The appointed representative should not be allowed to collect a fee if he was not successful in securing you benefits. I would recommend requesting a letter in wiring from him withdrawing from your claim and waiving all fees and costs related to your representation. If he refuses, send a letter to the current judge advising that you have requested the attorney to withdraw and that you do not feel he has earned his contingency fee for securing benefits.
Attorney Bruni has given you good advice. I'll just add that IF the prior rep were approved by SSA for any fee then you will get a notice and you will have the opportunity to object to the payment of a fee. You'll want to carefully look at all documents you might receive from SSA.
It is impossible to give specific answers to questions without meeting and fully discussing all of the potential issues that may not be addressed by your question. The answer(s) provided should be considered general information and are not legal advice. Only after a thorough personal consultation could specific legal advice be given. Viewing this information is not intended to create, and does not constitute, an attorney-client relationship. To enter such a relationship you and I would need to consult in person and form a mutually agreeable written contract of engagement. The answer(s) provided in this forum is intended to educate you and point to issues for you to raise in a consultation with a lawyer of your choosing who is appropriately competent in the field of law that your question concerns and who is duly licensed to practice in the jurisdiction where you live and/or where the events giving rise to your question occurred. You should not take any action that might affect your claim(s) without first seeking the professional opinion of a licensed attorney. There are often strict deadlines for filing suit, responding to a suit or making an appeal and you need to personally consult with an attorney to make sure that you understand and meet those deadlines.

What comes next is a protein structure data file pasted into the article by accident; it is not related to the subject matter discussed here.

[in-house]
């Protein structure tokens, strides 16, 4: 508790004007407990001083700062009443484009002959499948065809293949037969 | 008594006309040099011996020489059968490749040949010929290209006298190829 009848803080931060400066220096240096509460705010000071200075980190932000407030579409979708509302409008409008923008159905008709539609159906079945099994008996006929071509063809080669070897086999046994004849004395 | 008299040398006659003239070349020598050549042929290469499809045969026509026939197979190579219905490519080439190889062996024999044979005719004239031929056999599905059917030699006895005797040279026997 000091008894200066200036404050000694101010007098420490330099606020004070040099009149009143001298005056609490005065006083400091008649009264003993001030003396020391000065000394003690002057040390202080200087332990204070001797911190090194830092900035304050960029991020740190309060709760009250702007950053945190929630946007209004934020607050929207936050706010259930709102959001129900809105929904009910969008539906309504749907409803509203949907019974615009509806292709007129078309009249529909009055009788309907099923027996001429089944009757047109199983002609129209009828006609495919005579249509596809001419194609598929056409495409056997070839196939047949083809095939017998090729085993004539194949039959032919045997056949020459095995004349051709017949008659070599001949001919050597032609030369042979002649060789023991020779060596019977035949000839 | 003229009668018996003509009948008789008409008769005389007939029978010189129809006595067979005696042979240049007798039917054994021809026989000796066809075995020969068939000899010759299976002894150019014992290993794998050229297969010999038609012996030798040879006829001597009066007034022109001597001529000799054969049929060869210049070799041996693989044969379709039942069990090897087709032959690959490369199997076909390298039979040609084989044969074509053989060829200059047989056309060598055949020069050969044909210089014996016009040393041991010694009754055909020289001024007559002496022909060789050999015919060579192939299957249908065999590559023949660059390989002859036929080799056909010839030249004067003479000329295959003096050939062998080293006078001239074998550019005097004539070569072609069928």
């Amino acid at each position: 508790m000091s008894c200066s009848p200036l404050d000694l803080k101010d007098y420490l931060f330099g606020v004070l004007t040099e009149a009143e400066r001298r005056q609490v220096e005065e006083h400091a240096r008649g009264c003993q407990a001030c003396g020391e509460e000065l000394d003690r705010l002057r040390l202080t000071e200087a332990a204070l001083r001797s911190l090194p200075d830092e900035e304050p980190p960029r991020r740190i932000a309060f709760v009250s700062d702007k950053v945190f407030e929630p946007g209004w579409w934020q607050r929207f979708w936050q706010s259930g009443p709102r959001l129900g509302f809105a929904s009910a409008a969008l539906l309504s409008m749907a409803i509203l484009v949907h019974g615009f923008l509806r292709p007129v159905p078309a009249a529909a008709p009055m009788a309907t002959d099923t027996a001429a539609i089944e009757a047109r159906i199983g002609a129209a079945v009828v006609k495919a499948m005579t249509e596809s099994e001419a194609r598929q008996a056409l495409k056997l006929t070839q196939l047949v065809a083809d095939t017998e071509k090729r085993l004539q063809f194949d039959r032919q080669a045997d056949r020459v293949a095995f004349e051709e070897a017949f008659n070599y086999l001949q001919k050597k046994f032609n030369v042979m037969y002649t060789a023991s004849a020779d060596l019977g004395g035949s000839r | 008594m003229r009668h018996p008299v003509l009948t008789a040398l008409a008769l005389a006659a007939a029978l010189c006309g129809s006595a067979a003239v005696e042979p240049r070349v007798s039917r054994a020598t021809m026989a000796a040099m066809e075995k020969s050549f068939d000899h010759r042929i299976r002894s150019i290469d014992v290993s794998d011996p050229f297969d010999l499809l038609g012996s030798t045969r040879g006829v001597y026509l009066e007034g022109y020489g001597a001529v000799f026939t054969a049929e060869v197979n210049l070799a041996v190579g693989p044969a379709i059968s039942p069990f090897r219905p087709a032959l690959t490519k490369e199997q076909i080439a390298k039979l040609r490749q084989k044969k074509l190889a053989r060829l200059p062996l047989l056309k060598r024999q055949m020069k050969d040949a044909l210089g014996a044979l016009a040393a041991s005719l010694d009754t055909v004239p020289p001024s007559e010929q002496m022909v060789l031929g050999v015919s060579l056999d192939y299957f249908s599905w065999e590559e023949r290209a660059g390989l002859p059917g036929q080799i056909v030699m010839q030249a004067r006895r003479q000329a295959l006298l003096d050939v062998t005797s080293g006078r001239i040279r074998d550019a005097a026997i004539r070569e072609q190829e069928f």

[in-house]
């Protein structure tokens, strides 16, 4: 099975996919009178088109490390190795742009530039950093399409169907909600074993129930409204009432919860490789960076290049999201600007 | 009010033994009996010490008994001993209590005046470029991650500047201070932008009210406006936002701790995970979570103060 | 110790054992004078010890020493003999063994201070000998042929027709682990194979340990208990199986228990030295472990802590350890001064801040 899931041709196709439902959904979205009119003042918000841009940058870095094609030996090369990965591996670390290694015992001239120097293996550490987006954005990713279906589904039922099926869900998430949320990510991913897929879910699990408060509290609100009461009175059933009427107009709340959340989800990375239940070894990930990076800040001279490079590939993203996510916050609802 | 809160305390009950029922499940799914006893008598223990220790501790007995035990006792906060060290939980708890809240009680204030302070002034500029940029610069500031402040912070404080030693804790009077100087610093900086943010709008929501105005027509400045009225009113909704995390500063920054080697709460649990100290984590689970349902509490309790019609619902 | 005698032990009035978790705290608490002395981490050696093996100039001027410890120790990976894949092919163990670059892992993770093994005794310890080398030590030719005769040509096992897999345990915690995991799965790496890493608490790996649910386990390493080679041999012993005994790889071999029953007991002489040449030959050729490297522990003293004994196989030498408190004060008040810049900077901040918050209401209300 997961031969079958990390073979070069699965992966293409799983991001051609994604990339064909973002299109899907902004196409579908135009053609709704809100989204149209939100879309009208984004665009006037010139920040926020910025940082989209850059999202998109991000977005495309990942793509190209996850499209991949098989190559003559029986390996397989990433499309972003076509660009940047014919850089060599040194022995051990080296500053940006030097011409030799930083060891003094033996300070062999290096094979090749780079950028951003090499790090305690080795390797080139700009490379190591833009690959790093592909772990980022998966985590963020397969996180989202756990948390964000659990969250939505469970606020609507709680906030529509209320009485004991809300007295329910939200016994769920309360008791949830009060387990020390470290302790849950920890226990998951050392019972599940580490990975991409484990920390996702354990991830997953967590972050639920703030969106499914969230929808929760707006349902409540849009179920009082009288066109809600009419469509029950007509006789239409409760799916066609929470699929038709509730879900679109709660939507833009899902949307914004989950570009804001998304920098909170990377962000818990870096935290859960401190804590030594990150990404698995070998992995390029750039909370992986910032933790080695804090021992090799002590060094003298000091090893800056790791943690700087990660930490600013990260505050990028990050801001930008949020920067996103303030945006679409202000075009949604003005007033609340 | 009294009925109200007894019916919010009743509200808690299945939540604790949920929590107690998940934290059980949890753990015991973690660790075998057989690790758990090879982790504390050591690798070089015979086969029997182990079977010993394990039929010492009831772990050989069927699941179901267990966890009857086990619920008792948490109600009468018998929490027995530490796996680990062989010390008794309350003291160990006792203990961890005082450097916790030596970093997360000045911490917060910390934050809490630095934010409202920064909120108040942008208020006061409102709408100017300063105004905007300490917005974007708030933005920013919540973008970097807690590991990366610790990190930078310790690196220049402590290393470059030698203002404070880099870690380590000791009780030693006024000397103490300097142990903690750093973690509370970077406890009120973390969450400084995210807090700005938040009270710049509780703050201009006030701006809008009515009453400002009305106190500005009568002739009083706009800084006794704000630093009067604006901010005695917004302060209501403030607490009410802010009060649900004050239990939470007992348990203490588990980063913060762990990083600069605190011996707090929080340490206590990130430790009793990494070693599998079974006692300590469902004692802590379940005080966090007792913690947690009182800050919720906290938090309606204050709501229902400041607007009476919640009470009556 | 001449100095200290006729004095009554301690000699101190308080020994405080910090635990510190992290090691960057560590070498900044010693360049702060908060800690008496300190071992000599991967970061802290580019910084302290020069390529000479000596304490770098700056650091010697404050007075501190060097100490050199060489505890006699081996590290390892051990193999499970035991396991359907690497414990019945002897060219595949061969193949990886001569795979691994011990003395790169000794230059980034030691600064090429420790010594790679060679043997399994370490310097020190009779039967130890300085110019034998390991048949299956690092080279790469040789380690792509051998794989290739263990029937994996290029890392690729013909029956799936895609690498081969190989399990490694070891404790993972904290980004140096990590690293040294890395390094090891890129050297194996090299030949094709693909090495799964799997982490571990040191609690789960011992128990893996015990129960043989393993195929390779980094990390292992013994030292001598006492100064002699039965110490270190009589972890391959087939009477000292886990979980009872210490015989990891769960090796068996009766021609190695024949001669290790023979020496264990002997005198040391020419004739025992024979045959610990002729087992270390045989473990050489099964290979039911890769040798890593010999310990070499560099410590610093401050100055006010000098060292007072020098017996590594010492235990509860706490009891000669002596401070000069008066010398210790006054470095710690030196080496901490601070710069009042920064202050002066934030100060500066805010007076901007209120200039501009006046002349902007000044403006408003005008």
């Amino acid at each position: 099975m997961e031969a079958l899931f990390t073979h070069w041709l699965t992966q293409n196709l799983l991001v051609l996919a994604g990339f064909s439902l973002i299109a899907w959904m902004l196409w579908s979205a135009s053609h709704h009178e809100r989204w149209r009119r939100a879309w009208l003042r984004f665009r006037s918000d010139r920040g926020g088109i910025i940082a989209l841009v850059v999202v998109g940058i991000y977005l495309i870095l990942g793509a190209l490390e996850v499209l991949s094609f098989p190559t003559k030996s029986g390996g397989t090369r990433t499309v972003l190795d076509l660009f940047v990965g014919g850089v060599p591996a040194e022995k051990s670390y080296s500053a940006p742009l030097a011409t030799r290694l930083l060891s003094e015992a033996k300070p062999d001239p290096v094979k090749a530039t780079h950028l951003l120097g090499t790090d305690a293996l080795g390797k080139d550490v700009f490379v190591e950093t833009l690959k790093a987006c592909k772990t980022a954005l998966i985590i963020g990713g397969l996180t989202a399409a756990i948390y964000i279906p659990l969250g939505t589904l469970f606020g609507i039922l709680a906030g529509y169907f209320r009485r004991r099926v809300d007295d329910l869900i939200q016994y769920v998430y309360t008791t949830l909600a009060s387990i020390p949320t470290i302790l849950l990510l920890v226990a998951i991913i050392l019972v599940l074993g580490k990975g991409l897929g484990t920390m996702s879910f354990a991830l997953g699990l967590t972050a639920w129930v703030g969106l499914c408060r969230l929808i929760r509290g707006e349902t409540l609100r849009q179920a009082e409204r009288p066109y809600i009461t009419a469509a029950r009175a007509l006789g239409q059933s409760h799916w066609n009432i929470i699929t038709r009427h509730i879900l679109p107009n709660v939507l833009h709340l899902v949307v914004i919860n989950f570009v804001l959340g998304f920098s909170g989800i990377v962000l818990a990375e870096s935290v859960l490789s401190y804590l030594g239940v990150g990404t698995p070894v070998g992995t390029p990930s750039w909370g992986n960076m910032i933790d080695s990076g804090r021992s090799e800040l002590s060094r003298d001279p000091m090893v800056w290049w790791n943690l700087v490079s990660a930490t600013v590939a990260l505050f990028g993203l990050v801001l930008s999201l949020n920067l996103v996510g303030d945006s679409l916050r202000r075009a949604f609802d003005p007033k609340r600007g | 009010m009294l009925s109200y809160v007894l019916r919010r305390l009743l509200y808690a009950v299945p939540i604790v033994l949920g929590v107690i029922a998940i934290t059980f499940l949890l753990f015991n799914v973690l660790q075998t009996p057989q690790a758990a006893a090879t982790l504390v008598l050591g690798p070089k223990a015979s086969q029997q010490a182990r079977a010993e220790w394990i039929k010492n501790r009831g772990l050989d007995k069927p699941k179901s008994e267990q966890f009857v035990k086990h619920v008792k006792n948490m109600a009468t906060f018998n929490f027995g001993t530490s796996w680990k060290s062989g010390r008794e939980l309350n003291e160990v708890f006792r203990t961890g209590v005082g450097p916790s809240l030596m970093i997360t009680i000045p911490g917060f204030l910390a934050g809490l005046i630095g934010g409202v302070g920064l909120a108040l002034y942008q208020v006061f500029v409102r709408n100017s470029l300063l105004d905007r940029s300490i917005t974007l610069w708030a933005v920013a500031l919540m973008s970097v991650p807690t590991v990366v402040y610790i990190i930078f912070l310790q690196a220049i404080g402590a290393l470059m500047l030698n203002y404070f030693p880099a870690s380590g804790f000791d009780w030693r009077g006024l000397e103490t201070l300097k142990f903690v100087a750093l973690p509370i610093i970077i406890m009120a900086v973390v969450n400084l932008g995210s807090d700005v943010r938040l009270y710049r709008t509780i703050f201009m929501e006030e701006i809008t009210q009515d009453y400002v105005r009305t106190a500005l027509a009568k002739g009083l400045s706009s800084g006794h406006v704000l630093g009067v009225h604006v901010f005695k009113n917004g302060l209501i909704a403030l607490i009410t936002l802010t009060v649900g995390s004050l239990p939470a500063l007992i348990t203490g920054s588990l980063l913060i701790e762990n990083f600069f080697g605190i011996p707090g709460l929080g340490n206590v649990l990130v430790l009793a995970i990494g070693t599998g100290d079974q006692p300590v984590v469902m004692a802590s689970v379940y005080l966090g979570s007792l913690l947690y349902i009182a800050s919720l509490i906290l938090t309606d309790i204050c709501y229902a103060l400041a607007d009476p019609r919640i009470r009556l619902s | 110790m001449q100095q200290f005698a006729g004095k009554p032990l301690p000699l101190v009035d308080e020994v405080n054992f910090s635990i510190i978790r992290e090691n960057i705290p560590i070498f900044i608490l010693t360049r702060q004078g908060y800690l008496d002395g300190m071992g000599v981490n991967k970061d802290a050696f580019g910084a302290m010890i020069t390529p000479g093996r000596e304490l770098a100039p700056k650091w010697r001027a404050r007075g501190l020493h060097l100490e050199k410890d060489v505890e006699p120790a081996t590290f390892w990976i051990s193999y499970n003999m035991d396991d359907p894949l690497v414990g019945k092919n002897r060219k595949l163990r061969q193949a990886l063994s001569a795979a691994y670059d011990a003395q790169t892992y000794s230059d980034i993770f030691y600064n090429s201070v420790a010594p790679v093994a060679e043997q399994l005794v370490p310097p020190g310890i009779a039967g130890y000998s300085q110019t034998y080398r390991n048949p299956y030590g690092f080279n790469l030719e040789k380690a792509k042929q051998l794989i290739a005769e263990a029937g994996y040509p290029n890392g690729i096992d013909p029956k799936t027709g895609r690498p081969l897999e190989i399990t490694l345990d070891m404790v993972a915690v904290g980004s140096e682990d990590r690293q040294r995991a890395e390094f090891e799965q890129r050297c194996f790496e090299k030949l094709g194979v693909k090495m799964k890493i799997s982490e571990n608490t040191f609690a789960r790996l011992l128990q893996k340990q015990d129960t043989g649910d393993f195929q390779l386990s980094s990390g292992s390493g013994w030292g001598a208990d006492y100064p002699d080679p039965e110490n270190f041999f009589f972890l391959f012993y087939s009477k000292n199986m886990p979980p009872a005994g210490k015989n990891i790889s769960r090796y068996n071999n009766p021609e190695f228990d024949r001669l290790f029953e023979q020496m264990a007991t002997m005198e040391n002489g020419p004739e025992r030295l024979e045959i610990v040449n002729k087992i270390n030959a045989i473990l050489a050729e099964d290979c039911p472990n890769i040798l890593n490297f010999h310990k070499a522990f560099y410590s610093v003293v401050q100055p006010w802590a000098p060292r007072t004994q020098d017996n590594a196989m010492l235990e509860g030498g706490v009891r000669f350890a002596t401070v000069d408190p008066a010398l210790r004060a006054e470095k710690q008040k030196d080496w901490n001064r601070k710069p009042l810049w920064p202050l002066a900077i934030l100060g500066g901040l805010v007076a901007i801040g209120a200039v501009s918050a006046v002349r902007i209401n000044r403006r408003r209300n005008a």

If you ultimately prevail, this lawyer may nevertheless file a fee petition in your case. The fee agreement will no longer be valid. You should ask him to withdraw and "waive" any fee. If he refuses, then file a Bar Complaint with the State Bar in your state. If as you assert he did nothing, he should do the ethical thing. He should withdraw and waive any fee. Of course, if you prevail, you can also object to his fee petition.
Remember to designate a best answer.
This response is meant to be information only and should not be considered to be legal advice. This information is not meant and should not be construed to be the formation of an attorney client relationship. I practice Virginia Workers compensation law and Social Security Disability law.